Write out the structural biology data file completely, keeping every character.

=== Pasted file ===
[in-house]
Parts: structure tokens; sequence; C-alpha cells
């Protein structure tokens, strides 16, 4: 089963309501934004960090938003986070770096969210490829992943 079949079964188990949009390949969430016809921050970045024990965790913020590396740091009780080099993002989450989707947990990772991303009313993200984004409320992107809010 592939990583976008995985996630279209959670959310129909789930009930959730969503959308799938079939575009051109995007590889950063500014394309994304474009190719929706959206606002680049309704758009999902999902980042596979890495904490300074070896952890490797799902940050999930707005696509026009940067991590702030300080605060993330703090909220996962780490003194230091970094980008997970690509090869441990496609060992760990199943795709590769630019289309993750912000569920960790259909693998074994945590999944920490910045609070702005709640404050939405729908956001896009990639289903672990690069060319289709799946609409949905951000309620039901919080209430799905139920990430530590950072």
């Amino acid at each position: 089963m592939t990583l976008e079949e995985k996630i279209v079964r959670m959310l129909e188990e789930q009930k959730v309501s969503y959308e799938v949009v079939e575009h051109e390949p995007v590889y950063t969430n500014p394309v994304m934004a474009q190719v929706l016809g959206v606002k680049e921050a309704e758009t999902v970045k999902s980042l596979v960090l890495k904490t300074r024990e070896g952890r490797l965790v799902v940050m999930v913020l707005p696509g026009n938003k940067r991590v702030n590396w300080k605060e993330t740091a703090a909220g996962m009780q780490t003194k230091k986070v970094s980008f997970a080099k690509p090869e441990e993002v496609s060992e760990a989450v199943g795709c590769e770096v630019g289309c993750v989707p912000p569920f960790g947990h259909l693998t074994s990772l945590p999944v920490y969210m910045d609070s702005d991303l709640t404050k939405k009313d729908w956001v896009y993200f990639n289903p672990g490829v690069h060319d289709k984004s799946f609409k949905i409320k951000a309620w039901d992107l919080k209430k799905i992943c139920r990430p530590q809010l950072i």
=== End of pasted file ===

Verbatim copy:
[in-house]
Parts: structure tokens; sequence; C-alpha cells
């Protein structure tokens, strides 16, 4: 089963309501934004960090938003986070770096969210490829992943 079949079964188990949009390949969430016809921050970045024990965790913020590396740091009780080099993002989450989707947990990772991303009313993200984004409320992107809010 592939990583976008995985996630279209959670959310129909789930009930959730969503959308799938079939575009051109995007590889950063500014394309994304474009190719929706959206606002680049309704758009999902999902980042596979890495904490300074070896952890490797799902940050999930707005696509026009940067991590702030300080605060993330703090909220996962780490003194230091970094980008997970690509090869441990496609060992760990199943795709590769630019289309993750912000569920960790259909693998074994945590999944920490910045609070702005709640404050939405729908956001896009990639289903672990690069060319289709799946609409949905951000309620039901919080209430799905139920990430530590950072």
């Amino acid at each position: 089963m592939t990583l976008e079949e995985k996630i279209v079964r959670m959310l129909e188990e789930q009930k959730v309501s969503y959308e799938v949009v079939e575009h051109e390949p995007v590889y950063t969430n500014p394309v994304m934004a474009q190719v929706l016809g959206v606002k680049e921050a309704e758009t999902v970045k999902s980042l596979v960090l890495k904490t300074r024990e070896g952890r490797l965790v799902v940050m999930v913020l707005p696509g026009n938003k940067r991590v702030n590396w300080k605060e993330t740091a703090a909220g996962m009780q780490t003194k230091k986070v970094s980008f997970a080099k690509p090869e441990e993002v496609s060992e760990a989450v199943g795709c590769e770096v630019g289309c993750v989707p912000p569920f960790g947990h259909l693998t074994s990772l945590p999944v920490y969210m910045d609070s702005d991303l709640t404050k939405k009313d729908w956001v896009y993200f990639n289903p672990g490829v690069h060319d289709k984004s799946f609409k949905i409320k951000a309620w039901d992107l919080k209430k799905i992943c139920r990430p530590q809010l950072i």